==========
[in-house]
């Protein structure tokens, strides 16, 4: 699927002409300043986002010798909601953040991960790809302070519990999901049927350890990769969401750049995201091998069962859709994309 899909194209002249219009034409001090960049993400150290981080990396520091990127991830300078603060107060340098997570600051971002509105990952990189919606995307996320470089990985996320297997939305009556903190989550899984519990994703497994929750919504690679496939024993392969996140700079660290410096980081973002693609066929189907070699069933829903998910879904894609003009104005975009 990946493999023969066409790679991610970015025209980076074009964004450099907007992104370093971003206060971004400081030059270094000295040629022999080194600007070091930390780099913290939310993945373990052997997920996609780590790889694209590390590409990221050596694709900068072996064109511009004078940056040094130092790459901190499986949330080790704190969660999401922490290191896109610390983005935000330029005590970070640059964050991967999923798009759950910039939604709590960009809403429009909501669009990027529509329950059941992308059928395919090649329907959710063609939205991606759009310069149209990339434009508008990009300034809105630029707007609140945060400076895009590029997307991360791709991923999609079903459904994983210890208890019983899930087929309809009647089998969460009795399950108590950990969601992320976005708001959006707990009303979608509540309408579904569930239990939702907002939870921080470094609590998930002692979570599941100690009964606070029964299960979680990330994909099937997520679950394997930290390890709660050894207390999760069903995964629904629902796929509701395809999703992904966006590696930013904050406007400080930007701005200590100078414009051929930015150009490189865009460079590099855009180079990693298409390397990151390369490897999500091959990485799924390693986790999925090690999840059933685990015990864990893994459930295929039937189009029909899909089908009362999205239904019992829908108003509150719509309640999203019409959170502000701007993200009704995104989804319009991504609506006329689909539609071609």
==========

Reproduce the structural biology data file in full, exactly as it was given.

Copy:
[in-house]
């Protein structure tokens, strides 16, 4: 699927002409300043986002010798909601953040991960790809302070519990999901049927350890990769969401750049995201091998069962859709994309 899909194209002249219009034409001090960049993400150290981080990396520091990127991830300078603060107060340098997570600051971002509105990952990189919606995307996320470089990985996320297997939305009556903190989550899984519990994703497994929750919504690679496939024993392969996140700079660290410096980081973002693609066929189907070699069933829903998910879904894609003009104005975009 990946493999023969066409790679991610970015025209980076074009964004450099907007992104370093971003206060971004400081030059270094000295040629022999080194600007070091930390780099913290939310993945373990052997997920996609780590790889694209590390590409990221050596694709900068072996064109511009004078940056040094130092790459901190499986949330080790704190969660999401922490290191896109610390983005935000330029005590970070640059964050991967999923798009759950910039939604709590960009809403429009909501669009990027529509329950059941992308059928395919090649329907959710063609939205991606759009310069149209990339434009508008990009300034809105630029707007609140945060400076895009590029997307991360791709991923999609079903459904994983210890208890019983899930087929309809009647089998969460009795399950108590950990969601992320976005708001959006707990009303979608509540309408579904569930239990939702907002939870921080470094609590998930002692979570599941100690009964606070029964299960979680990330994909099937997520679950394997930290390890709660050894207390999760069903995964629904629902796929509701395809999703992904966006590696930013904050406007400080930007701005200590100078414009051929930015150009490189865009460079590099855009180079990693298409390397990151390369490897999500091959990485799924390693986790999925090690999840059933685990015990864990893994459930295929039937189009029909899909089908009362999205239904019992829908108003509150719509309640999203019409959170502000701007993200009704995104989804319009991504609506006329689909539609071609």